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Potential Integration of Homeland Security and Counterterrorism

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Potential Integration of Homeland Security and Counterterrorism

Do you think that a potential integration of homeland security and counterterrorism is good for you?

From an emergency management standpoint, this possibility presents both virtue and vice. Why should I ponder that on this forum anyway?

I am inclined to think about this based on President Obama ‘s February 23 Presidential Study Directive. This directive indicatates an inter-agency review to enhance The White House ‘s purview of counterterrorism and homeland security. For more on this, check: http://www.fas.org/irp/



My assessment is that the potential integration of these two agencies presents good, bad and ugly issues.

The Good:

Certainly by integrating both agencies, I believe that critical issues and differing voices on preparedness and response will get to be at the same table. Just the fact that this study could lead to an integration is good for emergency management because it enhance exchange of views, strategies and common lessons on how to deal with short term or long term crises.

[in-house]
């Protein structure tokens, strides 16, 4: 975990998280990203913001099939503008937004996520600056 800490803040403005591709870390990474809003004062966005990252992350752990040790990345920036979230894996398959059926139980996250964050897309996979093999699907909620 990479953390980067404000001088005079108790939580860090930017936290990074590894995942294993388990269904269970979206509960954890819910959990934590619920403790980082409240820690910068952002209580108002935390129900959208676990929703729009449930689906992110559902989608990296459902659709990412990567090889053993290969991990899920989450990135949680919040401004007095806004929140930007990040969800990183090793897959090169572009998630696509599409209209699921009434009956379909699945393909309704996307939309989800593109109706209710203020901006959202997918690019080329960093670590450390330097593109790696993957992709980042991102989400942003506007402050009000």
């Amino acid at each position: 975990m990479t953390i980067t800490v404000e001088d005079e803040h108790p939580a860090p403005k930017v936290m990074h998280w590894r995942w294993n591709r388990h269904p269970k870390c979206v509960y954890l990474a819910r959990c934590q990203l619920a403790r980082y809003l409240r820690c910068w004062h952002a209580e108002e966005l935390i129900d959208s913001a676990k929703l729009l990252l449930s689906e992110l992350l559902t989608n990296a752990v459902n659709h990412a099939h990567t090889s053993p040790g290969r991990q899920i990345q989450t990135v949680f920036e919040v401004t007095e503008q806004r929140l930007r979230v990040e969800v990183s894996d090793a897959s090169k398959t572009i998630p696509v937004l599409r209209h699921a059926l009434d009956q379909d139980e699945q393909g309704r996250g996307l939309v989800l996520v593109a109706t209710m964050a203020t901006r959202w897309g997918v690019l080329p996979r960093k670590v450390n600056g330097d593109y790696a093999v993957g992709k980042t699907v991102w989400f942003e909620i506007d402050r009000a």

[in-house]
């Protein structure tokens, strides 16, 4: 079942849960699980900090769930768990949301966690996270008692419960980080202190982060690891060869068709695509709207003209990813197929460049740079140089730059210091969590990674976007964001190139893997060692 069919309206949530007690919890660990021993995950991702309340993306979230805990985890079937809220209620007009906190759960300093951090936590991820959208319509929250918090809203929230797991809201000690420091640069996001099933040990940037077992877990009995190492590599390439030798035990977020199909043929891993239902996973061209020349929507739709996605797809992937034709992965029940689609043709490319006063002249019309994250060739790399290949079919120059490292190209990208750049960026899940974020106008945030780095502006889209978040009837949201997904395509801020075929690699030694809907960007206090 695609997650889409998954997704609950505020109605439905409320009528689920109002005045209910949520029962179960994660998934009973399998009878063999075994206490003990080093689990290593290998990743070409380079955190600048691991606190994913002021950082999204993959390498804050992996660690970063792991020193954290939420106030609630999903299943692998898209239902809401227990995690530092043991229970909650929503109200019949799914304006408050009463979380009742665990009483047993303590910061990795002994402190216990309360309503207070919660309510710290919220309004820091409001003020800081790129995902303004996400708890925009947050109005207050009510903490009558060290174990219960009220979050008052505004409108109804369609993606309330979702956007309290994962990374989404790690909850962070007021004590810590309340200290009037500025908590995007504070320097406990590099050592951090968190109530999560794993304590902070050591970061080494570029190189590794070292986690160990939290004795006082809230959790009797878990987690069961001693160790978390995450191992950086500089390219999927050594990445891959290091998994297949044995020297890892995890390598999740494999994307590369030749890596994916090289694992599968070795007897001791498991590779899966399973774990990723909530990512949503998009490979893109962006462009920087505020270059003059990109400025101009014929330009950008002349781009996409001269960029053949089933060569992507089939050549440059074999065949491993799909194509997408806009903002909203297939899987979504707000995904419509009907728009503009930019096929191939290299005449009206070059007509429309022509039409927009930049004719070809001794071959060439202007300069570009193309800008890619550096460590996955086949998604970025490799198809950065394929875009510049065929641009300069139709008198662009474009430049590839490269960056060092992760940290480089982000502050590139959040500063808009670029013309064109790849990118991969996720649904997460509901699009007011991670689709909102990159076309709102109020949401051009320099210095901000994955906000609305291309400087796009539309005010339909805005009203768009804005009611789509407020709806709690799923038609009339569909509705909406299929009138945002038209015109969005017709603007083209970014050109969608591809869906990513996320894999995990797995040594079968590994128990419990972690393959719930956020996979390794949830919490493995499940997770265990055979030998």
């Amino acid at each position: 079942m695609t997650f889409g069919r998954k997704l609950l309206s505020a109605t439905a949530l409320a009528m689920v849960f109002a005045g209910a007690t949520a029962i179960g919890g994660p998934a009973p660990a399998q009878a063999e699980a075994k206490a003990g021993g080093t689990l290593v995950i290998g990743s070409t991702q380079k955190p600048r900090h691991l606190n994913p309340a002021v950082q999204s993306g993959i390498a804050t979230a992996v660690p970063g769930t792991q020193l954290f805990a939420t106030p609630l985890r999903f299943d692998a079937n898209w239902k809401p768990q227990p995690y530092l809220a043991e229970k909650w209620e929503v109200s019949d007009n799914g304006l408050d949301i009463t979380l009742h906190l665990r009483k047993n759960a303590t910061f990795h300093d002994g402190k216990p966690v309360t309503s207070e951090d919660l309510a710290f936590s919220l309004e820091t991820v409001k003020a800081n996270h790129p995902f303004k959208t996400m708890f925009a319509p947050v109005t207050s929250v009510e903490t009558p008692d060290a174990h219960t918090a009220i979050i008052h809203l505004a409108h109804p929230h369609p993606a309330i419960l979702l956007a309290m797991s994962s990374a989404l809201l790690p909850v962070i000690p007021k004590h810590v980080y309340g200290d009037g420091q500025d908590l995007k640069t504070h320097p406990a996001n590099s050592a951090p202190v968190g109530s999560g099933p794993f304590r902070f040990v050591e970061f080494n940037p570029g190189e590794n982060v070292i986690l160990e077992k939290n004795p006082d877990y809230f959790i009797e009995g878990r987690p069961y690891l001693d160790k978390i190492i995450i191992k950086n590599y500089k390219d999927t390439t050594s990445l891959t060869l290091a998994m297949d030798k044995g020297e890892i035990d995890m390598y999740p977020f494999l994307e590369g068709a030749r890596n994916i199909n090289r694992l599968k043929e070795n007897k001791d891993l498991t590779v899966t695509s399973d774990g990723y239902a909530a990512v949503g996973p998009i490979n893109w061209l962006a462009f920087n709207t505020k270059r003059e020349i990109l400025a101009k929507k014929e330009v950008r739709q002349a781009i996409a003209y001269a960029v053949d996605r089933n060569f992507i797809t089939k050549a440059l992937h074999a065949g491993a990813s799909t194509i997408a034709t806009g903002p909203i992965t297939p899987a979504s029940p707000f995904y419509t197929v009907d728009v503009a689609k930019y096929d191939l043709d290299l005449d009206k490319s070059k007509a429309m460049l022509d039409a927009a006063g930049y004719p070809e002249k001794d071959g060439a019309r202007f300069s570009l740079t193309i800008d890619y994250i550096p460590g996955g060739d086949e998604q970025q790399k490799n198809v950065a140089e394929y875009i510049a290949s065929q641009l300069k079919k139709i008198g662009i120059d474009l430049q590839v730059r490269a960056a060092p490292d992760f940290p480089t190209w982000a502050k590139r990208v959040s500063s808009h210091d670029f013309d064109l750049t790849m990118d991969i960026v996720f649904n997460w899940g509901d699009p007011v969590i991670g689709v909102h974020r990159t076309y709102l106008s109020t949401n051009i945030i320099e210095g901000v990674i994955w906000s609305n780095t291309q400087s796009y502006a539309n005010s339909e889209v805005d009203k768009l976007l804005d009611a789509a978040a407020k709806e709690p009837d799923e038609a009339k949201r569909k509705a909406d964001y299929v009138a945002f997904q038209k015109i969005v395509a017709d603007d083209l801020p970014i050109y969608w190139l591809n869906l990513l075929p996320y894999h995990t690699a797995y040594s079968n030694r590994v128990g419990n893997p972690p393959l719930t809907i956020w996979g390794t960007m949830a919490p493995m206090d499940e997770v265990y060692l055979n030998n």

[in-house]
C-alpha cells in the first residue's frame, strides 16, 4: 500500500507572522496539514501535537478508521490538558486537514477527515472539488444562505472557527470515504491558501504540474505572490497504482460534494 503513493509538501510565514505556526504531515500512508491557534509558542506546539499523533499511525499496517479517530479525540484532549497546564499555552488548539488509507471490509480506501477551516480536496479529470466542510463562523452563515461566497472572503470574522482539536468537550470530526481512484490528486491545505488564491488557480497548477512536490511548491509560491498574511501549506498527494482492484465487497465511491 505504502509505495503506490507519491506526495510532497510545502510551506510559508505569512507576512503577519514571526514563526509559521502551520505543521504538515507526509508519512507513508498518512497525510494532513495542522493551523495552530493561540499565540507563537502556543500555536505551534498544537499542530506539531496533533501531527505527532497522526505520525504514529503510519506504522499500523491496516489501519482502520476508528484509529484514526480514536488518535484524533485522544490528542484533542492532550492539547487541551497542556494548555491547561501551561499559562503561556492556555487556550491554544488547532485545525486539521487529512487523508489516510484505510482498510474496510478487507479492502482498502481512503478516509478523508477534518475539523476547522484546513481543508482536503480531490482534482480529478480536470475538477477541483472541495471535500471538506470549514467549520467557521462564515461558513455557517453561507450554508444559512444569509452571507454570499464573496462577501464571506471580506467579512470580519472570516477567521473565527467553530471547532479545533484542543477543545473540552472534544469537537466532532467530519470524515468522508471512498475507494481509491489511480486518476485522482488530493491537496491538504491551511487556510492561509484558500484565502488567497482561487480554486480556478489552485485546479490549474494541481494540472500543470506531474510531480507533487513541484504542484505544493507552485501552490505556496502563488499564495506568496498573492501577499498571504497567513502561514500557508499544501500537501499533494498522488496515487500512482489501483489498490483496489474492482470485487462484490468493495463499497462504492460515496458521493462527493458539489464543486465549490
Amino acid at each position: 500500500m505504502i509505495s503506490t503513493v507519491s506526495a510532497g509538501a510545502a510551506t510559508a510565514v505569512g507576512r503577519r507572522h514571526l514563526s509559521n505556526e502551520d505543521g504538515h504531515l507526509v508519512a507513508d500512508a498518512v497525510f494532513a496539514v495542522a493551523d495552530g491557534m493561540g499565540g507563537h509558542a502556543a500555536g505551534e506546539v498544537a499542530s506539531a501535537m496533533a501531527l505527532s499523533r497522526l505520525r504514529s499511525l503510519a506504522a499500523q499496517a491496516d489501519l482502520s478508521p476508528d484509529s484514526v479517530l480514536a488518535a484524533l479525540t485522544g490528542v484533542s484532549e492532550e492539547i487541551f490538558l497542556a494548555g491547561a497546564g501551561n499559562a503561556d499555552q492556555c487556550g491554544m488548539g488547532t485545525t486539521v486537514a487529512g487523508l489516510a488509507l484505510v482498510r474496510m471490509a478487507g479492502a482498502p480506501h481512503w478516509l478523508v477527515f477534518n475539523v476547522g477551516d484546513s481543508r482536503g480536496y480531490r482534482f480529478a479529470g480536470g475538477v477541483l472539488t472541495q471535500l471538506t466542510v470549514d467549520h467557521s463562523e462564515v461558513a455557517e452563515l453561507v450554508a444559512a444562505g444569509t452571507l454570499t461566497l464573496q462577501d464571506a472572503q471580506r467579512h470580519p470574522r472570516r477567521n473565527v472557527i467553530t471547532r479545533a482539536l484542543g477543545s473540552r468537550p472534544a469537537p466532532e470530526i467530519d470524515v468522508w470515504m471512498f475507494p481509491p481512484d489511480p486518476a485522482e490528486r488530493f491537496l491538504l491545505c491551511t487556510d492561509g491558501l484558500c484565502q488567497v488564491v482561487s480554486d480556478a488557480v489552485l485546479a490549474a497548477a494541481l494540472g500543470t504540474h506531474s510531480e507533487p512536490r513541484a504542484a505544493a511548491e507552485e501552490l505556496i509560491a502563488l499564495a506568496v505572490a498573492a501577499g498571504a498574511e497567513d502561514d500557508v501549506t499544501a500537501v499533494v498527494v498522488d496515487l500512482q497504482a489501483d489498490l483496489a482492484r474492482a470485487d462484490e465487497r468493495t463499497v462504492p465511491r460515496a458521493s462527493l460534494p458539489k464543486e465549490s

Secondly, based on incident command system principles, a possible integration could lead enhance unified command. This is good because it streamlines resources and and makes mobilization more effective.

The Bad:

One of the pitfalls of integration is that it may encourage “groupthink”. In other words, the more two agency staff are around one another, the less likely they can tackle problems independently with more creativity and ingenuity. 

Secondly, if it is executed without forethought and foresight, it may compromise the ICS principle of unity of command. If the number of reporting subordinates exceeds a reasonable number that supports effectiveness, then, during a time of mayhem, integration may become weak link in the response system. 

The Ugly

Each time, there is centralization, bureaucracy is at work. Depending on how you look at it, centralization is not the most effective way of getting things done in an age of specialization and democratization. This appears to be against the current because instead of spreading out resources, this study might potentially lead to a situation in which fewer hands are doing the work that odd to be done by more nimble hands.

Think about it.